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Court hands Texas a win in case challenging $1.7 trillion federal funding bill


A U.S. District Court handed Texas its first win in a lawsuit challenging the validity of an omnibus spending package Congress passed in late 2022 that it argued would create an undue burden on the state.

U.S. District Judge Wesley Hendrix of the Northern District of Texas Lubbock Division issued a two-page final judgement against three federal agencies and their respective leaders and officials on Tuesday in Texas v. Garland.

He also issued a 120-page memorandum opinion and order chastising Congress for illegally passing a bill without having a quorum, which the U.S. Constitution requires it to do. U.S. House members must be physically present to vote and comply with the U.S. Constitution’s voting clause, he ruled.

The Biden administration, as it has done in most lawsuits filed by states, argued the court “has no power to address the issue” and Texas does not have legal standing to sue, among other arguments.

Hendrix disagreed, arguing the court interprets and enforces the Constitution – “rather than second-guessing a vote count.”

“By including members who were indisputably absent in the quorum count, the Act at issue passed in violation of the Constitution’s Quorum Clause,” he ruled.

At issue is Congress passing a $1.7 trillion omnibus spending bill in December 2022 when less than half of U.S. House members were present. Those who were absent voted by proxy, with many citing “COVID” as the reason for their absence.

Doing so was unconstitutional, Texas and the Texas Public Policy Foundation argued, and sued. The Quorum clause requires a majority of House members to be physically present in order for the U.S. House of Representatives to even conduct business. Despite this, former House Speaker Nancy Pelosi conducted House business, the legislation passed, and the president signed it into law.

TPPF attorneys argued the merits of the case at a trial held in January. The judge ruled primarily in favor of Texas on Tuesday.

When Texas sued, Attorney General Ken Paxton said, “Nowhere does the U.S. Constitution authorize the House to pass trillion-dollar bills when more than half the members are in their homes, vacationing, or are anywhere physically other than the United States Capitol Building. Our Founders would be turning over in their graves if they could see how former Speaker Nancy Pelosi used proxy voting to upend our constitutional system. That is especially true regarding the 1.7 trillion-dollar bill that should have never been ‘passed.’ Joe Biden, who’s been in Washington for half a century, should have known he couldn’t legally sign it either. But he never seems to let the law get in the way of him doing whatever he wants to do.”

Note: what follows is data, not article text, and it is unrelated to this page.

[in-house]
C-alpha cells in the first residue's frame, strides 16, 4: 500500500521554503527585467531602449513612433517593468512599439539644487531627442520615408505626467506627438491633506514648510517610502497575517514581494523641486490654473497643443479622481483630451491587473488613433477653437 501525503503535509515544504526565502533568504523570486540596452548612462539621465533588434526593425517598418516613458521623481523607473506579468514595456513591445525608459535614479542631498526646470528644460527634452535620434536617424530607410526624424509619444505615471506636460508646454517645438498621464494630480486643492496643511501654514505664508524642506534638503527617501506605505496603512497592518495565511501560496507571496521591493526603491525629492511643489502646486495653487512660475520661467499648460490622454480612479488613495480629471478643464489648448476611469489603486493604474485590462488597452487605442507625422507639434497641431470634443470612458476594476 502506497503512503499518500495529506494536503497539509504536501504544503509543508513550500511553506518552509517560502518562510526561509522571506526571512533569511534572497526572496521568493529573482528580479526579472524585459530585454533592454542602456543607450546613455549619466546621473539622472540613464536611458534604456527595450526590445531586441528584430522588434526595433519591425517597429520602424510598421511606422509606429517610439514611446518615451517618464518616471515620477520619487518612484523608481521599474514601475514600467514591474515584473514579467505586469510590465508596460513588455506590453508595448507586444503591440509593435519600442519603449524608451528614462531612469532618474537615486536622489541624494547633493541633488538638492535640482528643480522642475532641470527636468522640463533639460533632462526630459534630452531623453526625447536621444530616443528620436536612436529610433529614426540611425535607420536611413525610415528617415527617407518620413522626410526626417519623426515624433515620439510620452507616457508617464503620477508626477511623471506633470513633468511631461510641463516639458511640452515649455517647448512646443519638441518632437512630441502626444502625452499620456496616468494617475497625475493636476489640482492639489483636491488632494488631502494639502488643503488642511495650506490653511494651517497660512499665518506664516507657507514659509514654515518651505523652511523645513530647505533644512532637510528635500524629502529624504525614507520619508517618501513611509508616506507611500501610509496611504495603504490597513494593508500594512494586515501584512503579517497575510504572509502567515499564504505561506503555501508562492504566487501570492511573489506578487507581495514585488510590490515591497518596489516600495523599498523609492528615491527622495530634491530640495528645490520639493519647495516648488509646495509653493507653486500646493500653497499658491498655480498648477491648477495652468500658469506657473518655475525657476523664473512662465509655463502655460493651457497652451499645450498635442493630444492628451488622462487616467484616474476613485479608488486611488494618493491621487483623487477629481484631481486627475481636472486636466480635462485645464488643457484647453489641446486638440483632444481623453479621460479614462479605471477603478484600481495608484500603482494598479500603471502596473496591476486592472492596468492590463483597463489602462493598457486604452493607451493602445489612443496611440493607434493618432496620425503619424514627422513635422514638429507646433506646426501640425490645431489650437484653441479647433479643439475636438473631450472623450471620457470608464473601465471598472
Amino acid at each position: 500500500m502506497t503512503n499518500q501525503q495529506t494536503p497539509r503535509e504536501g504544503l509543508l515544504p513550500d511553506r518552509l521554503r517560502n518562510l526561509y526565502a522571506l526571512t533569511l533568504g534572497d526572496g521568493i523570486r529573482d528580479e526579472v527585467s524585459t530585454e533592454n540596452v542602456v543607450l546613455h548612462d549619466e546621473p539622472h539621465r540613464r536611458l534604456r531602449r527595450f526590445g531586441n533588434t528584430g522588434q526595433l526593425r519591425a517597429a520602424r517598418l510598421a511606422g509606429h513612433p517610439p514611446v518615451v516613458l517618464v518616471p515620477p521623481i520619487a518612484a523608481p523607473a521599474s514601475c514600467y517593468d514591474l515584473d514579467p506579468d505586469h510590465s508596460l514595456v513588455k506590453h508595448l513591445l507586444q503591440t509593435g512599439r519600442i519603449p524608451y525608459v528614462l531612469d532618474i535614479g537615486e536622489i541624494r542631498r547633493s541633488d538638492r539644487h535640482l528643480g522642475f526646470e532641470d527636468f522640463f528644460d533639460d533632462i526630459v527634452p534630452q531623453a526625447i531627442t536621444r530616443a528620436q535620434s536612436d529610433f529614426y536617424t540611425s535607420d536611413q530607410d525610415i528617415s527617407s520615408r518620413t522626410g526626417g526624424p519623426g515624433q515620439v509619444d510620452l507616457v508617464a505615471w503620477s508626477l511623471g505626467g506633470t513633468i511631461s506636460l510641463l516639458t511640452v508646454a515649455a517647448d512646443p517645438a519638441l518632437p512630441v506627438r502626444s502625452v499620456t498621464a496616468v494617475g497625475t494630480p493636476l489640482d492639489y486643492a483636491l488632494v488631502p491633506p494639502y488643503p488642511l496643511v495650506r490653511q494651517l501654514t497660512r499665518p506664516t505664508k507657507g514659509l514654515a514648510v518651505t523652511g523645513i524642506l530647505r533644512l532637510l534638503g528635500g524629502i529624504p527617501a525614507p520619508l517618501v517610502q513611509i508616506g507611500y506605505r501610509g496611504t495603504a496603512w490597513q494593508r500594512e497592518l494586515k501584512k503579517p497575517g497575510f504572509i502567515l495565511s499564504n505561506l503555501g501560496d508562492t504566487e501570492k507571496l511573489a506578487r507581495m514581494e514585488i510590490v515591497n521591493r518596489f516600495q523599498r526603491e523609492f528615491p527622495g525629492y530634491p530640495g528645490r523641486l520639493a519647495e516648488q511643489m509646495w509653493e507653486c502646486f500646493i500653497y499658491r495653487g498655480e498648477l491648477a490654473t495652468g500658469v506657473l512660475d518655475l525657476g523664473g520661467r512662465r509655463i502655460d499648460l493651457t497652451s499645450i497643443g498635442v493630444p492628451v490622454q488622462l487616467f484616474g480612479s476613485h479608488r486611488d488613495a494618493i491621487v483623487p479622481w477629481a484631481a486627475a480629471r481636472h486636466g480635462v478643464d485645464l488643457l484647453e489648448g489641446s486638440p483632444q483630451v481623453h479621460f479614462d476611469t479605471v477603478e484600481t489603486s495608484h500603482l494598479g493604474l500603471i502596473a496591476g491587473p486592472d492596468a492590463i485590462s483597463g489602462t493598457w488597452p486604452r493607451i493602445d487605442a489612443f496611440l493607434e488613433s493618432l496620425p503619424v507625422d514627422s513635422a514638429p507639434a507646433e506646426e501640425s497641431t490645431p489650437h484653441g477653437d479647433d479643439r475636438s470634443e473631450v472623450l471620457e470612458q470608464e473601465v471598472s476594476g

Paxton praised the rulng, saying he “upheld the Constitution.”

Two provisions of the act directly affect Texas, the lawsuit argues. One imposed new legal obligations on employers using the Pregnant Workers Fairness Act, purporting “to subject [Texas] to the costs, hassles, and attendant risks of administrative proceedings, investigations, and lawsuits, by both private individuals and the federal government,” for several reasons, the lawsuit argues.

At issue is the federal government attempting to “abrogate Texas’s sovereign protection from being sued without its consent is a direct stripping of a sovereign power it is entitled to enjoy as one of the United States,” the lawsuit states.

Another provision of the law created a new taxpayer-funded pilot program through the U.S. Department of Homeland Security’s Alternatives to Detention Case Management Pilot Program. It authorized “the release of illegal aliens into the interior of the country” by having nonprofit organizations provide “housing assistance, access to counsel, childcare, transportation, healthcare, and schooling” among other services to illegal foreign nationals.

This causes “Texas and its local governments to spend additional monies on services to illegal aliens they would not otherwise spend,” the lawsuit argues.

The judge enjoined the U.S. attorney general, the U.S. Department of Justice, the Equal Employment Opportunity Commission, their heads and respective officials and employees, from enforcing the first provision of the bill but not the second. He argued Texas only made its case that the first provision would “suffer irreparable injury absent an injunction.”

He also said, “the Act itself presents a unique case given its contents: extensive funding for the federal government’s operations and several pieces of permanent legislation. But there is no too-big-to-be-unconstitutional exception for congressional action. It is well established that Congress cannot simply ignore the Constitution’s limits “in pursuit of desirable ends.”

The Biden administration has seven days to appeal his ruling, according to the order.